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Iran may have been closer to building a bomb than US intelligence realized

A new report suggests that Iran was much closer to developing a nuclear weapon than U.S. intelligence had thought. Iranian President Hassan Rouhani speaks on Sept. 26, 2018, during a news conference in New York on the sidelines of the United Nations General Assembly. (Jim Watson/AFP/Getty Images)

Iran may have been much closer to developing a nuclear weapon than U.S. intelligence initially assumed. According to files obtained by Israeli intelligence earlier this year, if Iran restarts its centrifuges, it could have a bomb in a matter of months.

Here's what we know

During a speech in April announcing the seizure of tens of thousands of files worth of information from Iran, Israeli Prime Minister Benjamin Netanyahu said that Iran had lied about not having a nuclear weapons program. He also said that Iran had been preserving and expanding its nuclear weapons program even after it signed the Iran nuclear deal.

On Monday, the U.N.'s nuclear watchdog said that Iran was keeping up its end of the 2015 Iran nuclear deal and had not expanded its program beyond the parameters set by that deal.

David Albright, a physicist who runs the nonprofit Institute for Science and International Security, told Foreign Policy that Iran could have enough weapons-grade uranium in seven to 12 months if it restarts its centrifuges.

Even more startling, at the time the Iran deal was signed in 2015 the Iranians were even closer to finishing a bomb — only two months out. It would take a few months longer now than it would have then because under the terms of the deal Iran had to give up most of its nuclear fuel and get rid of the centrifuges needed to refine it.

At the time the deal was signed, the U.S. government either did not know or did not reveal that Iran had been this close to attaining a nuclear weapon.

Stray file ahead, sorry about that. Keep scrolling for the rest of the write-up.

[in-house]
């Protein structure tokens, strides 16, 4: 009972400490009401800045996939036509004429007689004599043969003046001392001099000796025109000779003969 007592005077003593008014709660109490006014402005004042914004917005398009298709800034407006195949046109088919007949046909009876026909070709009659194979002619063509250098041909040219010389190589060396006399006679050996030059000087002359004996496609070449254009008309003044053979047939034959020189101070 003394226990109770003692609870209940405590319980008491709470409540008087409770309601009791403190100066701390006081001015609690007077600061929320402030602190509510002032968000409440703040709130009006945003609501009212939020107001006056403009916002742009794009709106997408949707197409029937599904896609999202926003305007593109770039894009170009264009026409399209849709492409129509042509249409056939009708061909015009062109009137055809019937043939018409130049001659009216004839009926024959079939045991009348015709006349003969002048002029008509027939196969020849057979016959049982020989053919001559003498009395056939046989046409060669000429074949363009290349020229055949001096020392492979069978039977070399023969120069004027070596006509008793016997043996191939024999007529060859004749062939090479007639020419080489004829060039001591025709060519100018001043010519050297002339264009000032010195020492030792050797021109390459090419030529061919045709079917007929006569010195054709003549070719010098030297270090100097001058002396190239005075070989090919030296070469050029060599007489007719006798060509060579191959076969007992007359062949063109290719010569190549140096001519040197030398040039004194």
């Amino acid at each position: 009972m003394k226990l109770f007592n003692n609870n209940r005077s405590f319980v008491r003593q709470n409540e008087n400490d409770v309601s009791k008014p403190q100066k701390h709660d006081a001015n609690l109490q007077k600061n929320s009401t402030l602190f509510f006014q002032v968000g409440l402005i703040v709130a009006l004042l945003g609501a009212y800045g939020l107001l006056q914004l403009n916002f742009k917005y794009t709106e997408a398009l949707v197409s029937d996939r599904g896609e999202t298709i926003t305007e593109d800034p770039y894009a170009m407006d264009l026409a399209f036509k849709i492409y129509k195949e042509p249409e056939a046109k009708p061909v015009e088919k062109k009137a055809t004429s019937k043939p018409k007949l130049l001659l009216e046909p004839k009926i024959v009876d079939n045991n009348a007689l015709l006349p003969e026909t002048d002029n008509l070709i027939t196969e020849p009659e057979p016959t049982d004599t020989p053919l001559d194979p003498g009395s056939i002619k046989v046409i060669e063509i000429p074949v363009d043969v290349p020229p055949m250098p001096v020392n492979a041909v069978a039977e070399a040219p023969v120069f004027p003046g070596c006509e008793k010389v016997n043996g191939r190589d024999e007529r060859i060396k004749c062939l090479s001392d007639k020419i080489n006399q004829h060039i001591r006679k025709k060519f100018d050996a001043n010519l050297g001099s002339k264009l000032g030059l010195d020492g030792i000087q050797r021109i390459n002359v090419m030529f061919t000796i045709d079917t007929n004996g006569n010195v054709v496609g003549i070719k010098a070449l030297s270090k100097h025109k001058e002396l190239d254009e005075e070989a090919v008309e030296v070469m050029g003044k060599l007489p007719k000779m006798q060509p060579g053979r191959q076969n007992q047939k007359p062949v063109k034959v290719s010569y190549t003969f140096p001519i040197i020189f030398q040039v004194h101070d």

Albright pointed to the Israeli archive as proof that for years the U.S. and other Western intelligence operations had been consistently underestimating how far Iran was in developing a nuclear weapon of its own. Albright has personally gone to Tel Aviv and reviewed the documents obtained by the Israelis.

What about the Iran nuclear deal?

In 2015, the Obama administration signed a deal with Iran. Under the terms of the arrangement, Iran would give up its pursuit of nuclear weapons, in return for the lifting of sanctions. Opponents of the deal argued that there weren't enough safeguards in place to ensure that Iran held up its end of the deal.

In May, Trump  announced that the U.S. would be pulling out of the Iran nuclear deal. He had called this deal an “embarrassment” to himself and all U.S. citizens.

Earlier this month, the Trump administration announced that it would be reimposing all the sanctions on Iran that were lifted under the Obama administration. This was the 19th round of sanctions imposed by the Trump administration on Iran.

Other signatories of the deal — Germany, Britain, France, Russia and China — have tried to continue to uphold it, even after the U.S. pulled out.

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